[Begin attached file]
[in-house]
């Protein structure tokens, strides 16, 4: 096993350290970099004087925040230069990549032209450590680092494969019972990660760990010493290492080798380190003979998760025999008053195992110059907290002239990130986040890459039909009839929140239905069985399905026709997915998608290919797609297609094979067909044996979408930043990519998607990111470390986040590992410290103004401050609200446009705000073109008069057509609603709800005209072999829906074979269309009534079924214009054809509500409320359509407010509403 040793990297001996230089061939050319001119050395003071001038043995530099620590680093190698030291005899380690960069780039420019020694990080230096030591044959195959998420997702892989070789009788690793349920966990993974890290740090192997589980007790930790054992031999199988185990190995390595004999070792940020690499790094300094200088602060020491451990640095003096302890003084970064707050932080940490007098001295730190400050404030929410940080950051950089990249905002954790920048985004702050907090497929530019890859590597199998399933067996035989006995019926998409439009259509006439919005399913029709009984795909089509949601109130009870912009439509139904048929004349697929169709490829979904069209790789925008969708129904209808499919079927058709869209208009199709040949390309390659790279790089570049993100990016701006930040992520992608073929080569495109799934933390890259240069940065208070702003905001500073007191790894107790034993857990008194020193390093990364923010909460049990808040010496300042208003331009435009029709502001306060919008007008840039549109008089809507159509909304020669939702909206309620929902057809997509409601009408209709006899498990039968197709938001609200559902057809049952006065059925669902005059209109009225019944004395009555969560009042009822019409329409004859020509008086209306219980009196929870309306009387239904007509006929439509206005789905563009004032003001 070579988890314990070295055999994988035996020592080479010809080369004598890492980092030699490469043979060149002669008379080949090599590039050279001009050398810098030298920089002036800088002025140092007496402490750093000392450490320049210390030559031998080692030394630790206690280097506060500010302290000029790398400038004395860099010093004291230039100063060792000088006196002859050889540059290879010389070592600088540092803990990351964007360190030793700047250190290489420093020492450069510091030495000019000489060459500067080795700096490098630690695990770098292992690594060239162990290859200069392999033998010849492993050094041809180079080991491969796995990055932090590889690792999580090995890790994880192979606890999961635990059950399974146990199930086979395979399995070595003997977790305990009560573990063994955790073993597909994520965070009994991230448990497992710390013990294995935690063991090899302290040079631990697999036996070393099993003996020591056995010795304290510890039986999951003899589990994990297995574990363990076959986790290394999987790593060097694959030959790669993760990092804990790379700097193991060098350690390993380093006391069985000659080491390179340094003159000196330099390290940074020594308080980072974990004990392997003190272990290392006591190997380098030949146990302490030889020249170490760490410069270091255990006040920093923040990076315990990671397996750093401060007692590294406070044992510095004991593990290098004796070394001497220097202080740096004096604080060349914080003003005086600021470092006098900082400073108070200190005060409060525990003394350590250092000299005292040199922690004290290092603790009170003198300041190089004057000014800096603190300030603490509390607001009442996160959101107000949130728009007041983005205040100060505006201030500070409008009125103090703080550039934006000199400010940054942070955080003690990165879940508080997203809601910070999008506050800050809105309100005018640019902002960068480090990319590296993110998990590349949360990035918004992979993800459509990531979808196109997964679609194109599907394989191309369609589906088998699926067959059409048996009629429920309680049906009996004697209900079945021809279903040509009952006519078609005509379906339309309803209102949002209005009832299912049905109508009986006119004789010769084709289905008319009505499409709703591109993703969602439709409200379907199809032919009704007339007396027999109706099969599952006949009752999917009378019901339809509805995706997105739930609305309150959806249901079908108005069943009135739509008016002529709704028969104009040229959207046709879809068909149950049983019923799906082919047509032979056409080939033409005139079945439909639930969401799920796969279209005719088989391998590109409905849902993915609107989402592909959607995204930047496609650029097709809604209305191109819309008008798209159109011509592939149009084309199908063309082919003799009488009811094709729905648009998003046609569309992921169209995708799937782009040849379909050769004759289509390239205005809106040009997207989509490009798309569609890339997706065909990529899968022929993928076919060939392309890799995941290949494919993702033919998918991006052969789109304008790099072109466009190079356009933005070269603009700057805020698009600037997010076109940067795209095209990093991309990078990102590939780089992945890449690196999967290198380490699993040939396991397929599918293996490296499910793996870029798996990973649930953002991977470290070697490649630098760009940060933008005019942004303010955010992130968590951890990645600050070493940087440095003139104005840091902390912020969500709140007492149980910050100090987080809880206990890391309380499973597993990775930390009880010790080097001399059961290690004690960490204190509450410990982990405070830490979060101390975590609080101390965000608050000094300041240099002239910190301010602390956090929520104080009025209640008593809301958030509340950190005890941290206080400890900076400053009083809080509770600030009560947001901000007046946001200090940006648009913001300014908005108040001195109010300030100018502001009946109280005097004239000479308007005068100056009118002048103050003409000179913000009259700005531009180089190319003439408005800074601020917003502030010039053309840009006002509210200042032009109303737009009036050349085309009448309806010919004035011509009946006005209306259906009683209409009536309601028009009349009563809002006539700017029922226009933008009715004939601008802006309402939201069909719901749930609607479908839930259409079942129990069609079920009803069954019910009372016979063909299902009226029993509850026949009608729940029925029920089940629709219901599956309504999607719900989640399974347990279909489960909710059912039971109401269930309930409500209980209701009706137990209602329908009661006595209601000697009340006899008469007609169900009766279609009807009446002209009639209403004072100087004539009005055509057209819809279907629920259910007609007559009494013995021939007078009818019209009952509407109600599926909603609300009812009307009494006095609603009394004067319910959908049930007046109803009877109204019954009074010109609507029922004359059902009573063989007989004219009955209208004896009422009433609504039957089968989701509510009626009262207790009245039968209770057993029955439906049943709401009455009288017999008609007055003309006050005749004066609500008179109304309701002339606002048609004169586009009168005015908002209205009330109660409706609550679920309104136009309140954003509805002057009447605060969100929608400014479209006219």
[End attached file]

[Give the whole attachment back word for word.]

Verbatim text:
[in-house]
């Protein structure tokens, strides 16, 4: 096993350290970099004087925040230069990549032209450590680092494969019972990660760990010493290492080798380190003979998760025999008053195992110059907290002239990130986040890459039909009839929140239905069985399905026709997915998608290919797609297609094979067909044996979408930043990519998607990111470390986040590992410290103004401050609200446009705000073109008069057509609603709800005209072999829906074979269309009534079924214009054809509500409320359509407010509403 040793990297001996230089061939050319001119050395003071001038043995530099620590680093190698030291005899380690960069780039420019020694990080230096030591044959195959998420997702892989070789009788690793349920966990993974890290740090192997589980007790930790054992031999199988185990190995390595004999070792940020690499790094300094200088602060020491451990640095003096302890003084970064707050932080940490007098001295730190400050404030929410940080950051950089990249905002954790920048985004702050907090497929530019890859590597199998399933067996035989006995019926998409439009259509006439919005399913029709009984795909089509949601109130009870912009439509139904048929004349697929169709490829979904069209790789925008969708129904209808499919079927058709869209208009199709040949390309390659790279790089570049993100990016701006930040992520992608073929080569495109799934933390890259240069940065208070702003905001500073007191790894107790034993857990008194020193390093990364923010909460049990808040010496300042208003331009435009029709502001306060919008007008840039549109008089809507159509909304020669939702909206309620929902057809997509409601009408209709006899498990039968197709938001609200559902057809049952006065059925669902005059209109009225019944004395009555969560009042009822019409329409004859020509008086209306219980009196929870309306009387239904007509006929439509206005789905563009004032003001 070579988890314990070295055999994988035996020592080479010809080369004598890492980092030699490469043979060149002669008379080949090599590039050279001009050398810098030298920089002036800088002025140092007496402490750093000392450490320049210390030559031998080692030394630790206690280097506060500010302290000029790398400038004395860099010093004291230039100063060792000088006196002859050889540059290879010389070592600088540092803990990351964007360190030793700047250190290489420093020492450069510091030495000019000489060459500067080795700096490098630690695990770098292992690594060239162990290859200069392999033998010849492993050094041809180079080991491969796995990055932090590889690792999580090995890790994880192979606890999961635990059950399974146990199930086979395979399995070595003997977790305990009560573990063994955790073993597909994520965070009994991230448990497992710390013990294995935690063991090899302290040079631990697999036996070393099993003996020591056995010795304290510890039986999951003899589990994990297995574990363990076959986790290394999987790593060097694959030959790669993760990092804990790379700097193991060098350690390993380093006391069985000659080491390179340094003159000196330099390290940074020594308080980072974990004990392997003190272990290392006591190997380098030949146990302490030889020249170490760490410069270091255990006040920093923040990076315990990671397996750093401060007692590294406070044992510095004991593990290098004796070394001497220097202080740096004096604080060349914080003003005086600021470092006098900082400073108070200190005060409060525990003394350590250092000299005292040199922690004290290092603790009170003198300041190089004057000014800096603190300030603490509390607001009442996160959101107000949130728009007041983005205040100060505006201030500070409008009125103090703080550039934006000199400010940054942070955080003690990165879940508080997203809601910070999008506050800050809105309100005018640019902002960068480090990319590296993110998990590349949360990035918004992979993800459509990531979808196109997964679609194109599907394989191309369609589906088998699926067959059409048996009629429920309680049906009996004697209900079945021809279903040509009952006519078609005509379906339309309803209102949002209005009832299912049905109508009986006119004789010769084709289905008319009505499409709703591109993703969602439709409200379907199809032919009704007339007396027999109706099969599952006949009752999917009378019901339809509805995706997105739930609305309150959806249901079908108005069943009135739509008016002529709704028969104009040229959207046709879809068909149950049983019923799906082919047509032979056409080939033409005139079945439909639930969401799920796969279209005719088989391998590109409905849902993915609107989402592909959607995204930047496609650029097709809604209305191109819309008008798209159109011509592939149009084309199908063309082919003799009488009811094709729905648009998003046609569309992921169209995708799937782009040849379909050769004759289509390239205005809106040009997207989509490009798309569609890339997706065909990529899968022929993928076919060939392309890799995941290949494919993702033919998918991006052969789109304008790099072109466009190079356009933005070269603009700057805020698009600037997010076109940067795209095209990093991309990078990102590939780089992945890449690196999967290198380490699993040939396991397929599918293996490296499910793996870029798996990973649930953002991977470290070697490649630098760009940060933008005019942004303010955010992130968590951890990645600050070493940087440095003139104005840091902390912020969500709140007492149980910050100090987080809880206990890391309380499973597993990775930390009880010790080097001399059961290690004690960490204190509450410990982990405070830490979060101390975590609080101390965000608050000094300041240099002239910190301010602390956090929520104080009025209640008593809301958030509340950190005890941290206080400890900076400053009083809080509770600030009560947001901000007046946001200090940006648009913001300014908005108040001195109010300030100018502001009946109280005097004239000479308007005068100056009118002048103050003409000179913000009259700005531009180089190319003439408005800074601020917003502030010039053309840009006002509210200042032009109303737009009036050349085309009448309806010919004035011509009946006005209306259906009683209409009536309601028009009349009563809002006539700017029922226009933008009715004939601008802006309402939201069909719901749930609607479908839930259409079942129990069609079920009803069954019910009372016979063909299902009226029993509850026949009608729940029925029920089940629709219901599956309504999607719900989640399974347990279909489960909710059912039971109401269930309930409500209980209701009706137990209602329908009661006595209601000697009340006899008469007609169900009766279609009807009446002209009639209403004072100087004539009005055509057209819809279907629920259910007609007559009494013995021939007078009818019209009952509407109600599926909603609300009812009307009494006095609603009394004067319910959908049930007046109803009877109204019954009074010109609507029922004359059902009573063989007989004219009955209208004896009422009433609504039957089968989701509510009626009262207790009245039968209770057993029955439906049943709401009455009288017999008609007055003309006050005749004066609500008179109304309701002339606002048609004169586009009168005015908002209205009330109660409706609550679920309104136009309140954003509805002057009447605060969100929608400014479209006219």